The Martial Arts Industry Association exists to help grow martial arts participation by helping school owners succeed. Many school owners are never exposed to the foundational business concepts necessary to run and grow a successful business. At MAIA, we can help fill that need, as we are made up of school owners who have walked in your shoes, know your struggles, and can help with strategies to elevate you from novice to a "blackbelt in business".
By Beth A. Block
Your studio is the biggest billboard you have. When your potential new students walk in the front door, they learn a lot about the kind of martial arts you teach just by looking around. When the public drives by, they see your signage. They can also look through your front windows and see classes going on at night. When your students walk into your studio, they see how seriously you take the art.
When you look for a place to open, you’re thinking more about the marketing benefits of your location than problems that might come up in a year. This is normal and, actually, savvy. You have to study the demographics of the territory. You have to consider location and the amount of rent for the space. Can you afford it?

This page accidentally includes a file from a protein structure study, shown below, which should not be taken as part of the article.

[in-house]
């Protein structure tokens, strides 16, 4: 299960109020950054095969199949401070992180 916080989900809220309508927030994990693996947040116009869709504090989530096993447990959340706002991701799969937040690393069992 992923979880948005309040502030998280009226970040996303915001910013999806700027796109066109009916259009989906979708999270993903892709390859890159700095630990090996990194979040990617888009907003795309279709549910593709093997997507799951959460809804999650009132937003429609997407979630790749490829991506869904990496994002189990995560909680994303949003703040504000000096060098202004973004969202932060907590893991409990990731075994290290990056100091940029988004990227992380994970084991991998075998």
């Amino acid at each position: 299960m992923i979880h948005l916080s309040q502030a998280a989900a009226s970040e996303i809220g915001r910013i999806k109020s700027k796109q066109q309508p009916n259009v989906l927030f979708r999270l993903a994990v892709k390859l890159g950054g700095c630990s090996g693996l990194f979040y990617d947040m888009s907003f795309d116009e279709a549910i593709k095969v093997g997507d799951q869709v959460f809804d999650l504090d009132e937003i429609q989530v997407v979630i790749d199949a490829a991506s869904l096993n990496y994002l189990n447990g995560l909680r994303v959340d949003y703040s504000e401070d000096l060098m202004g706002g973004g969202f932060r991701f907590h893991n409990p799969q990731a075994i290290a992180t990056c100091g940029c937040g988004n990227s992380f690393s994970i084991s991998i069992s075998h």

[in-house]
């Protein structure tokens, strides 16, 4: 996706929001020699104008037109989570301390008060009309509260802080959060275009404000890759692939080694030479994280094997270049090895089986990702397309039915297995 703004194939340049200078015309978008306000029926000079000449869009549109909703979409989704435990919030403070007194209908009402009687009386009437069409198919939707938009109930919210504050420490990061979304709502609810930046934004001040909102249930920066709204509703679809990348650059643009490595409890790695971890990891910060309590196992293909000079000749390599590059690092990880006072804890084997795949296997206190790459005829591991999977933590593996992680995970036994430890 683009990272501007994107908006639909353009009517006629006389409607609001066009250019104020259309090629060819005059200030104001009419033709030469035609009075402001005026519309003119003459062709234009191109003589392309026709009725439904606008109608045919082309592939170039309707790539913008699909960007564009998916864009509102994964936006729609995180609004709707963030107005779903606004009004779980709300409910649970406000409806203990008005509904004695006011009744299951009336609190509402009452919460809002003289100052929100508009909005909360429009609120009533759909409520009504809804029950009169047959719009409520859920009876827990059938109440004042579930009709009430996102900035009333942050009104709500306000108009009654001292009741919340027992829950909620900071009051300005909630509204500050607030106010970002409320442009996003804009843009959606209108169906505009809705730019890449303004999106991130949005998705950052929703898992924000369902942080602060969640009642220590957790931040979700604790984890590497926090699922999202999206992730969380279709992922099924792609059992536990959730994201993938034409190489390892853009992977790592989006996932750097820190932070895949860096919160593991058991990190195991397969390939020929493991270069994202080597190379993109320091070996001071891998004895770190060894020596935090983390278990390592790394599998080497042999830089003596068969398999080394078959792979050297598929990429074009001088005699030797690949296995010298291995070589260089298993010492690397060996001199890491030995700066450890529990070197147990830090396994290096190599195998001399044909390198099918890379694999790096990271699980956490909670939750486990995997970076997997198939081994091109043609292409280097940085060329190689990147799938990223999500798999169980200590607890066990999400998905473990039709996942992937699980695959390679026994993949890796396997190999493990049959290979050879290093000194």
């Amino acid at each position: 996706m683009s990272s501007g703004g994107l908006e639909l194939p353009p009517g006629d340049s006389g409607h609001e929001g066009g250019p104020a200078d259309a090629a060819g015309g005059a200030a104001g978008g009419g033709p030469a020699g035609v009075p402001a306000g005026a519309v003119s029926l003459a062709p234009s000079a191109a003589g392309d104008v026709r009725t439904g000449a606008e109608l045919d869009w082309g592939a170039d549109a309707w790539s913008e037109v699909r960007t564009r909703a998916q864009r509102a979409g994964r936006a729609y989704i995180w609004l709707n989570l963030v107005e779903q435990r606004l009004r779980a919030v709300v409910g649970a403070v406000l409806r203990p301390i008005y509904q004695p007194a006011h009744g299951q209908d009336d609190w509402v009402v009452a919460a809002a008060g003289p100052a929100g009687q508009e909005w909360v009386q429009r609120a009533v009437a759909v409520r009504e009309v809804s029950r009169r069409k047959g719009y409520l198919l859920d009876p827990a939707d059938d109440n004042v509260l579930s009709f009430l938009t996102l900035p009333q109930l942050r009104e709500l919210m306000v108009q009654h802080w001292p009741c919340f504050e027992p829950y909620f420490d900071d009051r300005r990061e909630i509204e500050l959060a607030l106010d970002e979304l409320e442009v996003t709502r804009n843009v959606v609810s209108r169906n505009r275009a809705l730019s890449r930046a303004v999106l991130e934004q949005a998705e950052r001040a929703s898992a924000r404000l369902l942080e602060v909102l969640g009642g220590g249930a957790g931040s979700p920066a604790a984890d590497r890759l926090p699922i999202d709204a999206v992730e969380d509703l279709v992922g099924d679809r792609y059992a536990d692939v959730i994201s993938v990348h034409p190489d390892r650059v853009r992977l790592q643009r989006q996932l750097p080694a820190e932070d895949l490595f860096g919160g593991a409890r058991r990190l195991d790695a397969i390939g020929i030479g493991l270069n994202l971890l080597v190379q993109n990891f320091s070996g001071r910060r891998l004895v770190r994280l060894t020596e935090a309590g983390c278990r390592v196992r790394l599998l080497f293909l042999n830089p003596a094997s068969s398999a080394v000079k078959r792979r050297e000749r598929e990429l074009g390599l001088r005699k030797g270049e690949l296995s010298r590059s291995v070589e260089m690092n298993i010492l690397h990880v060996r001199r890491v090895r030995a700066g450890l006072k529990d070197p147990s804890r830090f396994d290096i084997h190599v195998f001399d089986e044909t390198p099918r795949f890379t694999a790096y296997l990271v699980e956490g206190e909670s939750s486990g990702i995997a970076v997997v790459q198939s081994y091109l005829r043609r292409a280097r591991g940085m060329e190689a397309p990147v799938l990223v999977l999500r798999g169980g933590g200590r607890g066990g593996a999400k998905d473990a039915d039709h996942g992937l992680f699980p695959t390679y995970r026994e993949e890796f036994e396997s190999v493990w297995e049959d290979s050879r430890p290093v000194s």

Presumably, you are not thinking about what might go wrong if you’ve found a great location. But there’s good reason to consider that, too.
Recently, a studio owner found herself in a bad spot because the...
We always teach our students that martial arts is about more than just kicks and punches. Well, show them how this month with these mat chat cards about sharing. Download the Free Resource Now.
Martial arts is a valuable activity. The self-defense you teach in class is one of those things your students will no doubt need at some point in life.
But you know what is more valuable and can have an even bigger impact? Life skills.
Teaching a student how to throw a hook or kick is one thing, but teaching him or her how to do a little bit better in life — that's the ultimate gift you can give them.
That's why in this month's free resource, we're going to give you 4 weeks of mat chats about sharing.
This will help you demonstrate more value to your students and their parents, but more importantly, it will impact someone else's life.
Use these every week for the month of March and teach your kids a valuable life lesson - sharing.
You can download them here now.
By Sarah Lobban
In July 2018, Century Martial Arts and Gameness, the Dallas, Texas-based martial arts company renowned for its high-quality Brazilian jiu-jitsu gis, announced they had formed a joint venture. Beyond benefitting the companies, the new partnership will predictably have a positive impact on both their customer bases.
“Gameness is one of the largest jiu-jitsu brands in the world,” explains Kris Horner, owner of Gameness for the past eight years. “It’s also one of the oldest jiu-jitsu brands in the world.”